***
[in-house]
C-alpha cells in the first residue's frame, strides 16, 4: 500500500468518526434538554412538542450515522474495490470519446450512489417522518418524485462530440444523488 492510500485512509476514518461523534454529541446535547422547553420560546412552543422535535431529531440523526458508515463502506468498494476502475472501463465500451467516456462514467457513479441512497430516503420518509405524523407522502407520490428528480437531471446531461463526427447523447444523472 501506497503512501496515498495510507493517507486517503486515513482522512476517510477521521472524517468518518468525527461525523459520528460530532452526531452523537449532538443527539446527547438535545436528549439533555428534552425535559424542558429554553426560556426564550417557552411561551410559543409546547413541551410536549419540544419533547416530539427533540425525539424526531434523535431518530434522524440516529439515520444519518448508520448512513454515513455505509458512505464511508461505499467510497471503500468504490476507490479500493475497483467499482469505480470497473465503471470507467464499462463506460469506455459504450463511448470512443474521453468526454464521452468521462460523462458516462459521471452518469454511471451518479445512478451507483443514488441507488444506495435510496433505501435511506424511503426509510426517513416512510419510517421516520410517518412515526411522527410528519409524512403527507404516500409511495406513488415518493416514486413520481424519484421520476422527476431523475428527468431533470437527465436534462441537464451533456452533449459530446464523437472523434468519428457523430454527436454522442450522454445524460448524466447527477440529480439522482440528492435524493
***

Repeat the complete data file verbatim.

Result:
[in-house]
C-alpha cells in the first residue's frame, strides 16, 4: 500500500468518526434538554412538542450515522474495490470519446450512489417522518418524485462530440444523488 492510500485512509476514518461523534454529541446535547422547553420560546412552543422535535431529531440523526458508515463502506468498494476502475472501463465500451467516456462514467457513479441512497430516503420518509405524523407522502407520490428528480437531471446531461463526427447523447444523472 501506497503512501496515498495510507493517507486517503486515513482522512476517510477521521472524517468518518468525527461525523459520528460530532452526531452523537449532538443527539446527547438535545436528549439533555428534552425535559424542558429554553426560556426564550417557552411561551410559543409546547413541551410536549419540544419533547416530539427533540425525539424526531434523535431518530434522524440516529439515520444519518448508520448512513454515513455505509458512505464511508461505499467510497471503500468504490476507490479500493475497483467499482469505480470497473465503471470507467464499462463506460469506455459504450463511448470512443474521453468526454464521452468521462460523462458516462459521471452518469454511471451518479445512478451507483443514488441507488444506495435510496433505501435511506424511503426509510426517513416512510419510517421516520410517518412515526411522527410528519409524512403527507404516500409511495406513488415518493416514486413520481424519484421520476422527476431523475428527468431533470437527465436534462441537464451533456452533449459530446464523437472523434468519428457523430454527436454522442450522454445524460448524466447527477440529480439522482440528492435524493